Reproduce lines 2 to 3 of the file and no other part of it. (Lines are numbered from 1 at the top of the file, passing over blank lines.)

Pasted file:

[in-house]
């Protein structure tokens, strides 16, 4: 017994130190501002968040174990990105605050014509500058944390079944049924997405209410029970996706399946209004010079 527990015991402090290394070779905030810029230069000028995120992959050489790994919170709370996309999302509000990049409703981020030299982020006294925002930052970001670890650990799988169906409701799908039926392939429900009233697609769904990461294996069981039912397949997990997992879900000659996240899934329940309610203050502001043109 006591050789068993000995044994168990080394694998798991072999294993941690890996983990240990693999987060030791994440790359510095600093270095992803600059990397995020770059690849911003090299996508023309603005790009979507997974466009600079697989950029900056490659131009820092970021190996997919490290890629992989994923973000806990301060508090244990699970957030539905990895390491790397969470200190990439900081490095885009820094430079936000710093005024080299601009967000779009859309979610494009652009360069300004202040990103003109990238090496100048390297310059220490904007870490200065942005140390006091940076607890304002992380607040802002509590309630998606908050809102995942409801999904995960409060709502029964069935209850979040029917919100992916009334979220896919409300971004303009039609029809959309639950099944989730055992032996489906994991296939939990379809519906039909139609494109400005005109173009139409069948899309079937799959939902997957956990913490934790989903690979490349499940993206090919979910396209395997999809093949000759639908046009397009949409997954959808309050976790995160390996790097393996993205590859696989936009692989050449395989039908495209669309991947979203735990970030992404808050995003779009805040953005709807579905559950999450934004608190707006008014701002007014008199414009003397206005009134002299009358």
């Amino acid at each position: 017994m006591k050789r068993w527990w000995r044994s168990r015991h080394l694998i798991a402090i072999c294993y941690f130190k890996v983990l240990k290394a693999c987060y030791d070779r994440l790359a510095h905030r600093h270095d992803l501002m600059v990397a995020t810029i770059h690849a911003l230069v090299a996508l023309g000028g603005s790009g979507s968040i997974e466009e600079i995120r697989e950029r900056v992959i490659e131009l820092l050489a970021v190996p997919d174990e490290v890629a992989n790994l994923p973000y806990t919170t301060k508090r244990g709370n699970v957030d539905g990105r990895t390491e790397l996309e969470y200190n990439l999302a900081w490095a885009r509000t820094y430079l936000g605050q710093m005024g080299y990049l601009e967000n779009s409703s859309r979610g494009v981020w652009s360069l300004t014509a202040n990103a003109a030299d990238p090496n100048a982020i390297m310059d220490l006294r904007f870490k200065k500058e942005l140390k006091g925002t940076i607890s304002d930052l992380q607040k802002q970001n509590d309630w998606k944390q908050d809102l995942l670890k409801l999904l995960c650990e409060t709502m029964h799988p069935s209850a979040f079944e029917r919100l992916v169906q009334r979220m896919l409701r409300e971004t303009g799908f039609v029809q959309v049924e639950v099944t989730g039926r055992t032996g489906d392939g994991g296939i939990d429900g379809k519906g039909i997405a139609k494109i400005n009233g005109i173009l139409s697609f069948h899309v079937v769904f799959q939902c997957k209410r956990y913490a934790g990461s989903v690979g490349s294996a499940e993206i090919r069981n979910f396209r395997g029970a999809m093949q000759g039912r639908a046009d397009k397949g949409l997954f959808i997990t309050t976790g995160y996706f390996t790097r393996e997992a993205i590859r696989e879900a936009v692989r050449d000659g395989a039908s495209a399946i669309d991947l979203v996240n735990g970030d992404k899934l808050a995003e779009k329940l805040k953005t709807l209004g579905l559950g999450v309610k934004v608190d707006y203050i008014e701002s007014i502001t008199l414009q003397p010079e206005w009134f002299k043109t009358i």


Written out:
């Protein structure tokens, strides 16, 4: 017994130190501002968040174990990105605050014509500058944390079944049924997405209410029970996706399946209004010079 527990015991402090290394070779905030810029230069000028995120992959050489790994919170709370996309999302509000990049409703981020030299982020006294925002930052970001670890650990799988169906409701799908039926392939429900009233697609769904990461294996069981039912397949997990997992879900000659996240899934329940309610203050502001043109 006591050789068993000995044994168990080394694998798991072999294993941690890996983990240990693999987060030791994440790359510095600093270095992803600059990397995020770059690849911003090299996508023309603005790009979507997974466009600079697989950029900056490659131009820092970021190996997919490290890629992989994923973000806990301060508090244990699970957030539905990895390491790397969470200190990439900081490095885009820094430079936000710093005024080299601009967000779009859309979610494009652009360069300004202040990103003109990238090496100048390297310059220490904007870490200065942005140390006091940076607890304002992380607040802002509590309630998606908050809102995942409801999904995960409060709502029964069935209850979040029917919100992916009334979220896919409300971004303009039609029809959309639950099944989730055992032996489906994991296939939990379809519906039909139609494109400005005109173009139409069948899309079937799959939902997957956990913490934790989903690979490349499940993206090919979910396209395997999809093949000759639908046009397009949409997954959808309050976790995160390996790097393996993205590859696989936009692989050449395989039908495209669309991947979203735990970030992404808050995003779009805040953005709807579905559950999450934004608190707006008014701002007014008199414009003397206005009134002299009358």
């Amino acid at each position: 017994m006591k050789r068993w527990w000995r044994s168990r015991h080394l694998i798991a402090i072999c294993y941690f130190k890996v983990l240990k290394a693999c987060y030791d070779r994440l790359a510095h905030r600093h270095d992803l501002m600059v990397a995020t810029i770059h690849a911003l230069v090299a996508l023309g000028g603005s790009g979507s968040i997974e466009e600079i995120r697989e950029r900056v992959i490659e131009l820092l050489a970021v190996p997919d174990e490290v890629a992989n790994l994923p973000y806990t919170t301060k508090r244990g709370n699970v957030d539905g990105r990895t390491e790397l996309e969470y200190n990439l999302a900081w490095a885009r509000t820094y430079l936000g605050q710093m005024g080299y990049l601009e967000n779009s409703s859309r979610g494009v981020w652009s360069l300004t014509a202040n990103a003109a030299d990238p090496n100048a982020i390297m310059d220490l006294r904007f870490k200065k500058e942005l140390k006091g925002t940076i607890s304002d930052l992380q607040k802002q970001n509590d309630w998606k944390q908050d809102l995942l670890k409801l999904l995960c650990e409060t709502m029964h799988p069935s209850a979040f079944e029917r919100l992916v169906q009334r979220m896919l409701r409300e971004t303009g799908f039609v029809q959309v049924e639950v099944t989730g039926r055992t032996g489906d392939g994991g296939i939990d429900g379809k519906g039909i997405a139609k494109i400005n009233g005109i173009l139409s697609f069948h899309v079937v769904f799959q939902c997957k209410r956990y913490a934790g990461s989903v690979g490349s294996a499940e993206i090919r069981n979910f396209r395997g029970a999809m093949q000759g039912r639908a046009d397009k397949g949409l997954f959808i997990t309050t976790g995160y996706f390996t790097r393996e997992a993205i590859r696989e879900a936009v692989r050449d000659g395989a039908s495209a399946i669309d991947l979203v996240n735990g970030d992404k899934l808050a995003e779009k329940l805040k953005t709807l209004g579905l559950g999450v309610k934004v608190d707006y203050i008014e701002s007014i502001t008199l414009q003397p010079e206005w009134f002299k043109t009358i």